A story from rural Illinois neatly encapsulates the hurdles rural areas face in finding or providing reliable, qualified, affordable child care, Nat Williamsreports
for Illinois Farmer Today.
It's difficult for small towns to sustain a child-care center, according to Lori Longueville, director of Child Care Resources and Referrals at John A. Logan College in Carterville. The agency is one of several in the region that focus on child-care needs. "For rural areas the top challenge is to find qualified staff," she told Williams.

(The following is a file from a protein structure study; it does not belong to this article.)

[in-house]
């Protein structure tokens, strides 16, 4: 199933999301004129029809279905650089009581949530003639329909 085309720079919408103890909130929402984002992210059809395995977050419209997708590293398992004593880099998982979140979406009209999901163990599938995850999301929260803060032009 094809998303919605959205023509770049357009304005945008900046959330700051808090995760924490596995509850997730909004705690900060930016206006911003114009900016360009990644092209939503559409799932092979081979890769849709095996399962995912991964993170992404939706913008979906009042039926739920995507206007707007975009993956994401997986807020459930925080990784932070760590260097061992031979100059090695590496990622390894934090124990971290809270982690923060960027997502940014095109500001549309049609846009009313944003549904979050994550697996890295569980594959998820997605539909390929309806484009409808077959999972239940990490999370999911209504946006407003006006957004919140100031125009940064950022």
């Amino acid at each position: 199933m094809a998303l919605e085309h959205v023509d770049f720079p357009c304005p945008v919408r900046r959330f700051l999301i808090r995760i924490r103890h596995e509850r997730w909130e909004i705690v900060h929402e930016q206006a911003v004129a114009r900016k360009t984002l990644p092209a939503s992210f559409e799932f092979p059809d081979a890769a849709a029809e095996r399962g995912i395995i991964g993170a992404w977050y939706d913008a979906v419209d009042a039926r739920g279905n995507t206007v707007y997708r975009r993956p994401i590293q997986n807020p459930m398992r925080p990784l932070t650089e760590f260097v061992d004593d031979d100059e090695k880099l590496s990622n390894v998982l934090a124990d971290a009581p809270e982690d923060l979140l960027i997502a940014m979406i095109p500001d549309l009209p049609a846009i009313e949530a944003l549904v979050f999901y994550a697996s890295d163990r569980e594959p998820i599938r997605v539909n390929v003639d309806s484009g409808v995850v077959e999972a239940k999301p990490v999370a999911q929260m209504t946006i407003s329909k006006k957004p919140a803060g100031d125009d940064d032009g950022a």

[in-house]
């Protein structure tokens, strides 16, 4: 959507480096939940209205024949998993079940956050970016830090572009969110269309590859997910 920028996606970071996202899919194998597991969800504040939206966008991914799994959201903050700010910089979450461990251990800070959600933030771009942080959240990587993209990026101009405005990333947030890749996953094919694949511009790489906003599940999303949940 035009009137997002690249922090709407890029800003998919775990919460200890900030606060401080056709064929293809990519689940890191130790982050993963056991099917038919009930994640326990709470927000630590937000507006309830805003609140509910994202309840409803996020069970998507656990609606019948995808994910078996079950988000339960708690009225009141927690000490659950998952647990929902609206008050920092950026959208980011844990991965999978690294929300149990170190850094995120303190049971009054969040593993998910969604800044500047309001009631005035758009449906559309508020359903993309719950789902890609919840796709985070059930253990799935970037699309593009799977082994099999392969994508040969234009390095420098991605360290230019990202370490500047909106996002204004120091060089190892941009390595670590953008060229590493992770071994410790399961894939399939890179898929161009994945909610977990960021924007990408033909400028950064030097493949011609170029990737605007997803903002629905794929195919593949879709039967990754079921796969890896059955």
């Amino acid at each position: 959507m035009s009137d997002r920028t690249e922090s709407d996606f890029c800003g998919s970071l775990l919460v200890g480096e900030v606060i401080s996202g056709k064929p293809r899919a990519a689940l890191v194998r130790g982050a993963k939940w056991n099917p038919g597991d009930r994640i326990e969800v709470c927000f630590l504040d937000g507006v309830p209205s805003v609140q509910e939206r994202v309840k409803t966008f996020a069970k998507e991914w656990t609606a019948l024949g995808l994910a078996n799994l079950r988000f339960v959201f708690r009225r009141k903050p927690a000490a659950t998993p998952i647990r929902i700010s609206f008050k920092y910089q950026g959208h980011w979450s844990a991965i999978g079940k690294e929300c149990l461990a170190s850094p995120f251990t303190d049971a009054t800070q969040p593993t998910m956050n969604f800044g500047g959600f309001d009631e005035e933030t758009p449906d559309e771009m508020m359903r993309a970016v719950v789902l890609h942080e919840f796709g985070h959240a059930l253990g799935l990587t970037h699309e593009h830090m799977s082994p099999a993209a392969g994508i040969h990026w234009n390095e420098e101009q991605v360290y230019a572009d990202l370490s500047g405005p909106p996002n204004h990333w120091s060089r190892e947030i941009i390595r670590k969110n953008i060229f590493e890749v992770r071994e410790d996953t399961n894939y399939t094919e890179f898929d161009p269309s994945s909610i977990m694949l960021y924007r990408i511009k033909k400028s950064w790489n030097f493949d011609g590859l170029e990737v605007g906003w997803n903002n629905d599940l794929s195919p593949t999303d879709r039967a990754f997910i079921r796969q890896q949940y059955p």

Low pay is a big part of the problem there; though lead day-care teachers must have certain qualifications under state law, the pay isn't often enough to justify the time and expense to obtain those qualifications, Williams reports. Those with associate degrees are generally more inclined to try for better-paying substitute teacher jobs in the public schools instead.
Ensuring the availability of rural child care is becoming more important, especially as more farmers and farming spouses seek work off the farm, Williams reports. Some rural communities are considering non-profit options.